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Wasp bite treatment

A wasp sting or bite is certainly painful and unpleasant, but in the some people it can cause serious reactions which require medical attention. Also, not all the wasps are the same and do not have the same behavioral patterns, so those who spend a lot of time outdoors should learn to recognize wasps and steps that need to be taken in case of a wasp sting.

There are two categories of wasps- solitary and social. Social wasps are more aggressive because they protect their nests. When they sting, they inject a pheromone along with the venom, which serves as a signal to other wasps, and they may come and attach the same person again. Some of the most common wasps in the United States are paper wasp, yellow jacket and bald-faced hornet.

Symptoms of wasp sting

The symptoms of minor reaction to wasp sting include pain, redness and swelling of the skin and itching. A larger swelling may occur several days after the bite. Bacterial infections are also possible, and some hives too, especially if the person has a mild allergy to wasp venom.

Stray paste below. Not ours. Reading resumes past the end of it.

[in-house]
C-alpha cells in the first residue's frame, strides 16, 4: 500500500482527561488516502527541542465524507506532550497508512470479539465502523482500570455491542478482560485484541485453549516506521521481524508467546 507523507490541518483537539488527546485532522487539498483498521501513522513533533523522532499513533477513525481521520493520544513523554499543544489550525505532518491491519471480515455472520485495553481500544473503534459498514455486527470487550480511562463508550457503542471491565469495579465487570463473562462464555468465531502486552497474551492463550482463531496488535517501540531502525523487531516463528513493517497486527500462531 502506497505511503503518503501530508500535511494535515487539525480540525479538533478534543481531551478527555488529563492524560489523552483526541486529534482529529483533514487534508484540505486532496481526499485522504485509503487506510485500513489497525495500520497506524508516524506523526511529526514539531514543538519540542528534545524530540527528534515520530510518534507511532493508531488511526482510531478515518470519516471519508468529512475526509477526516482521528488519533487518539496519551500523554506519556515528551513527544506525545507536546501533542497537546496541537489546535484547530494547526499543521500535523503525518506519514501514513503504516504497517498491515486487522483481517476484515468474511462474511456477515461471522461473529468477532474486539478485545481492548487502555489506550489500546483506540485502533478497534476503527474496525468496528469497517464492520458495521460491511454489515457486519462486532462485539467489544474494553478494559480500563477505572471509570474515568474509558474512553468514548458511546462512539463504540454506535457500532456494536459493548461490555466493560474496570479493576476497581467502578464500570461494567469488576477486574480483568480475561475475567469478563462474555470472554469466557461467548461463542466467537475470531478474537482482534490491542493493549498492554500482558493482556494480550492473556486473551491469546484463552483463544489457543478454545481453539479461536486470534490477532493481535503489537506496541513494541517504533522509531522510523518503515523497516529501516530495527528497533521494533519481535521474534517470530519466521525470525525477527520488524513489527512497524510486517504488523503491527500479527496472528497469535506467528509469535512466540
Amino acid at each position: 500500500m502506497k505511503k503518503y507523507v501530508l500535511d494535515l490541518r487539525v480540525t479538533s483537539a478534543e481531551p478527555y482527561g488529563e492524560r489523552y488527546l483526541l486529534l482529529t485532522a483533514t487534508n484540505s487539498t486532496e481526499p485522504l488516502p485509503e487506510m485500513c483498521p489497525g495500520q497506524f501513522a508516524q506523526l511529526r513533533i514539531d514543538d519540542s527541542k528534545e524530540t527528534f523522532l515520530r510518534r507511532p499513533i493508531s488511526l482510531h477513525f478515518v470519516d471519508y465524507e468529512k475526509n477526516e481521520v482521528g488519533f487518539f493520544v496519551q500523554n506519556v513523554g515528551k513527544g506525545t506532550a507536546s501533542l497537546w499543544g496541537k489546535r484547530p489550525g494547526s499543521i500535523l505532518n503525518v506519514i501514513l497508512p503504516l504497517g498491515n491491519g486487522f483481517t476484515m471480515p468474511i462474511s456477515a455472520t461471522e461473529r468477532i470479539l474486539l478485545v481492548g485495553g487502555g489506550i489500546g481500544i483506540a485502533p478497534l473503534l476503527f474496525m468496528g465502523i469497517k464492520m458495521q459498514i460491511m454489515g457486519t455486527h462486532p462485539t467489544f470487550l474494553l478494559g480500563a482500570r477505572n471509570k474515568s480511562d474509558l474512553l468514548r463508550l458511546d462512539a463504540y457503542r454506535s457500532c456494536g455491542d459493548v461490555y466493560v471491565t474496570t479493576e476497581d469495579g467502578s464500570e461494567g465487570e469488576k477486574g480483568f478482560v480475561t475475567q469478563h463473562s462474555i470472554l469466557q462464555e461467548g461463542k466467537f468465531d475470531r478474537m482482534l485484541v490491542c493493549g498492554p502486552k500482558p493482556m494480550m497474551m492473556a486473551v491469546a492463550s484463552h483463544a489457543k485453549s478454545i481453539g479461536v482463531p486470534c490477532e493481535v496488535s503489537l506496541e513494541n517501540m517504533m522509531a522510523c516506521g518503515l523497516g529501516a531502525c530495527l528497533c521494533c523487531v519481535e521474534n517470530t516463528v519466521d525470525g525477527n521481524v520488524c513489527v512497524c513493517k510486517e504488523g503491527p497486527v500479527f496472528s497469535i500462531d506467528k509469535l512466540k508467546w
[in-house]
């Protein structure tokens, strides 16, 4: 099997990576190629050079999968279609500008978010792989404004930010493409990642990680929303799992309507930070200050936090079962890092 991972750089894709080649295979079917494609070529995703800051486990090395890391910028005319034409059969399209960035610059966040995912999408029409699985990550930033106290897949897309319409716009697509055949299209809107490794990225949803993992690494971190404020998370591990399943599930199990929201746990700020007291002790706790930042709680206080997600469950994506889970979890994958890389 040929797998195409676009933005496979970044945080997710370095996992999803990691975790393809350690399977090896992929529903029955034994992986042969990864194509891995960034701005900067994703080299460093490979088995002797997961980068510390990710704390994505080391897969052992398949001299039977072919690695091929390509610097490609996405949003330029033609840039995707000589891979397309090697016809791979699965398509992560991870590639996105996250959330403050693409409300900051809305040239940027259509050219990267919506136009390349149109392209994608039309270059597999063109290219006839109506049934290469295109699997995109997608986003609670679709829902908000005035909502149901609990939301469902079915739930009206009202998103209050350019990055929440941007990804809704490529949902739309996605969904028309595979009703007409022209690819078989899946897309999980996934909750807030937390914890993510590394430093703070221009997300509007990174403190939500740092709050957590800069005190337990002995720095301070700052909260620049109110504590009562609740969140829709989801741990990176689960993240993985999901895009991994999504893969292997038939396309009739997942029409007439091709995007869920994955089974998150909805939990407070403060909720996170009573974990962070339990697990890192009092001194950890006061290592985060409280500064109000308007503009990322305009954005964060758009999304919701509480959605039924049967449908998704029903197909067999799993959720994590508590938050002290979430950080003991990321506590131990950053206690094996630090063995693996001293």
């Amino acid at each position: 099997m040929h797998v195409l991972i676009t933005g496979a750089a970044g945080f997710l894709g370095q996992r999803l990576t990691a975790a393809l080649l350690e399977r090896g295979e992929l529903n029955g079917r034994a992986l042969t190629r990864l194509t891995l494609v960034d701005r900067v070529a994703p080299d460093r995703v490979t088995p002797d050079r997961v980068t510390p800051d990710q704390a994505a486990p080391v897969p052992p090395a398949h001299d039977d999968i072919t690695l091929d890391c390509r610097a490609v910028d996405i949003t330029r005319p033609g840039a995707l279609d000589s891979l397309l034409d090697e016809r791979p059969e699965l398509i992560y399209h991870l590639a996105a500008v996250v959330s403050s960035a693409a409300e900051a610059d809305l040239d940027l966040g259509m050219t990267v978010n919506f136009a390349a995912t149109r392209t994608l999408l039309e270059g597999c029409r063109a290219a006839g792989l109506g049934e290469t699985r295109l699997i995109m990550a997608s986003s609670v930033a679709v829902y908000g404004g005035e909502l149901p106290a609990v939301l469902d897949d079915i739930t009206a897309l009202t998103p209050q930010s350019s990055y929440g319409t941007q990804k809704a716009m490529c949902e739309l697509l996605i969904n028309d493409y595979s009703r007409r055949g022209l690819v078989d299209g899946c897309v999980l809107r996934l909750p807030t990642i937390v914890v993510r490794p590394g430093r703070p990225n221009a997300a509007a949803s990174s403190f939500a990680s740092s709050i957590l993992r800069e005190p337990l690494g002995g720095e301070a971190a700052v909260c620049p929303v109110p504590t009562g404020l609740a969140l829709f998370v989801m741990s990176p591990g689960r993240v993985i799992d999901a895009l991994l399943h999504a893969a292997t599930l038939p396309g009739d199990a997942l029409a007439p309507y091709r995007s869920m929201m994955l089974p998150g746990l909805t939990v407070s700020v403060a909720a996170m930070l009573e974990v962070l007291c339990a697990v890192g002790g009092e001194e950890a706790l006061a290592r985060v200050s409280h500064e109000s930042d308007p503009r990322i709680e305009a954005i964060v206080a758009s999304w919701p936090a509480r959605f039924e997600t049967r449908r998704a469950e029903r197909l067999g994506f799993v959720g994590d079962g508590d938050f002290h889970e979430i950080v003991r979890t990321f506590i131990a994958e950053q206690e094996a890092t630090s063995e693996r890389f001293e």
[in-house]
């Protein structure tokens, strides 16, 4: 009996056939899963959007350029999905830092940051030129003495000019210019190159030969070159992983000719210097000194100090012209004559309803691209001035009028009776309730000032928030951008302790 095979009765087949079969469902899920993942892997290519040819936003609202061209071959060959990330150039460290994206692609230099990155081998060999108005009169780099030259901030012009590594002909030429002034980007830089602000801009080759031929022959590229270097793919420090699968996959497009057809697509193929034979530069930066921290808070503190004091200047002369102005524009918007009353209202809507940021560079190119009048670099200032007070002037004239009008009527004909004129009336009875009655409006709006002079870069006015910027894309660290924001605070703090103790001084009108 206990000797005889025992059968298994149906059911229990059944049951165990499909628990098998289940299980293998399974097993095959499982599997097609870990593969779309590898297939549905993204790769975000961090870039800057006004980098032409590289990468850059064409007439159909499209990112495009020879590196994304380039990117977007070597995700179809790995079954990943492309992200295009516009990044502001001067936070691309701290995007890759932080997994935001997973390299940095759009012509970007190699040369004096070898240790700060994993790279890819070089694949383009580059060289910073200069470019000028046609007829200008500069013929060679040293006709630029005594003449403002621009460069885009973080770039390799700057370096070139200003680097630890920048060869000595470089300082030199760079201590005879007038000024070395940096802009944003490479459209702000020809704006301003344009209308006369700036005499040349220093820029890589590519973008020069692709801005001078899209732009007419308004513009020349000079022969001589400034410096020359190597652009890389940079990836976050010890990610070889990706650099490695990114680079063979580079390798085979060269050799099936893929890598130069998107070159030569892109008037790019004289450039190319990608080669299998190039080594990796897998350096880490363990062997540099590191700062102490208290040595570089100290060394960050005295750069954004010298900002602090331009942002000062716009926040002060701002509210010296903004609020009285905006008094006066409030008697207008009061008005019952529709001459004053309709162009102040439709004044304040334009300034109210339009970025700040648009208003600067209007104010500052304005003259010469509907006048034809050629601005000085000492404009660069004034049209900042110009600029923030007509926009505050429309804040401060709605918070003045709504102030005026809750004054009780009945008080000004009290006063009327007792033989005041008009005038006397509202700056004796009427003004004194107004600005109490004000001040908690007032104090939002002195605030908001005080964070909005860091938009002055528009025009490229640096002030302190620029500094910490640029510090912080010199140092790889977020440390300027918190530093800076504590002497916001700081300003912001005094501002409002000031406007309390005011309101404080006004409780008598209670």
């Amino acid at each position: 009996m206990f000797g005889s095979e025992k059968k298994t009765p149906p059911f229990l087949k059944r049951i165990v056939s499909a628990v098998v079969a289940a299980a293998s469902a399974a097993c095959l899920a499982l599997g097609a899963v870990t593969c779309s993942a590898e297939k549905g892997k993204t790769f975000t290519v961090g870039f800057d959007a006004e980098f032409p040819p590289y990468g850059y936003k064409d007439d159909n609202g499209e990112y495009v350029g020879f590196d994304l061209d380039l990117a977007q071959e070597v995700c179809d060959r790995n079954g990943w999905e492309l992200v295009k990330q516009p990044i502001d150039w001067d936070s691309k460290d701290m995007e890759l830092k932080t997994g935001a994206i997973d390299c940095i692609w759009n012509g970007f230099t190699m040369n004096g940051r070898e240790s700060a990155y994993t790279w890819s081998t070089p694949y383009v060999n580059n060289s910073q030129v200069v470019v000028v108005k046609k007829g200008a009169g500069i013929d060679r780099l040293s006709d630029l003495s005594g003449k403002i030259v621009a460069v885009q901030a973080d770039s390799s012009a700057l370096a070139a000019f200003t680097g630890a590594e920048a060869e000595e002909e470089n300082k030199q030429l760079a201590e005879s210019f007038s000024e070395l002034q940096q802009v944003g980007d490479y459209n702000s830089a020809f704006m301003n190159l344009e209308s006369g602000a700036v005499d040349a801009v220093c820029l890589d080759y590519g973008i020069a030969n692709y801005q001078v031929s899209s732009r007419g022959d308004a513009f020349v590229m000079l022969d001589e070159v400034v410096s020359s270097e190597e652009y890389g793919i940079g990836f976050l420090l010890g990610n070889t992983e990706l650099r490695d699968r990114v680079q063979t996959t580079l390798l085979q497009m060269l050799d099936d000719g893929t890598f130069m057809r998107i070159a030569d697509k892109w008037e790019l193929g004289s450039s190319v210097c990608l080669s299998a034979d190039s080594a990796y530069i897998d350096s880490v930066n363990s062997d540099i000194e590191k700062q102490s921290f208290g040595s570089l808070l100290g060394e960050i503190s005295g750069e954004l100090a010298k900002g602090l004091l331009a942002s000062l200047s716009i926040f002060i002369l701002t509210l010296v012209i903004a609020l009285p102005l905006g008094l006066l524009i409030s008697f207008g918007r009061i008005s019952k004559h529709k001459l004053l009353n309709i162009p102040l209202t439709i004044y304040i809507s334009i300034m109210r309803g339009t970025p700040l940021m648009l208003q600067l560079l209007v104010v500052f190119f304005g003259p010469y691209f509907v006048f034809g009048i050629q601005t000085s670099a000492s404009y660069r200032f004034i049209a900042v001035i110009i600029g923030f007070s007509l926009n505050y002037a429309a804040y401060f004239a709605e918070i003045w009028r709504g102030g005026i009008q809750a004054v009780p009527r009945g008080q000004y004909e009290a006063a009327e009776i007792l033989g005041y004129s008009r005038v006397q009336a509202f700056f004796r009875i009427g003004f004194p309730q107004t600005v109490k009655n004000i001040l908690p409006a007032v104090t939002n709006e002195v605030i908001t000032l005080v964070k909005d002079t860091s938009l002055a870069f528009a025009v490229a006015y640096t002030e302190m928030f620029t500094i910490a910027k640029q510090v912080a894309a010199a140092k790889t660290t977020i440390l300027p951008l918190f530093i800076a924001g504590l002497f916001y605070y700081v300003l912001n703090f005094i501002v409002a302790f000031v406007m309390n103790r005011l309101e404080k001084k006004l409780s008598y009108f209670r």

Major reaction is far more serious. It occurs when a person who is stung is allergic to the venom injected through the wasp’s stinger. It includes severe hives all over the body, flushing, abdominal cramps, nausea, increased heart rate, difficulty swallowing, breathing problems or wheezing, swelling of the face and lips, anxiety, weakness and unconsciousness and decreased blood pressure. There symptoms indicate a serious reaction and require urgent medical attention.

Treatment for wasp stings

Minor and major reactions to wasp stings are treated differently. For minor reactions, the treatment consists in relieving the symptoms. For example, a pain killer can be taken to alleviate the pain. Ice packs help with swelling and stops the diffusion of the venom. 

Sometimes antihistamines are recommended to reduce itching, hives, redness and swelling. Hydrocortisone creams and calamine lotion can also be used for this purpose. A paste made of baking soda and water can be spread in thin layer over the bite.

Infections are possible after wasp bites or stings, so it is recommended to clean the area thoroughly with warm water and soap and to apply an antiseptic lotion or even an antibacterial ointment.

For severe reactions it is important to call the ambulance or to rush the sting victim to the nearest emergency room. People who are allergic to wasp venom should always carry an Epipen auto-injector, and possibly an extractor pump which removes the venom from the sting site.

There is no specific antidote for wasp stings. Other methods of treatment for severe reactions may include insertion of breathing tube and injections of antihistamines and steroids.

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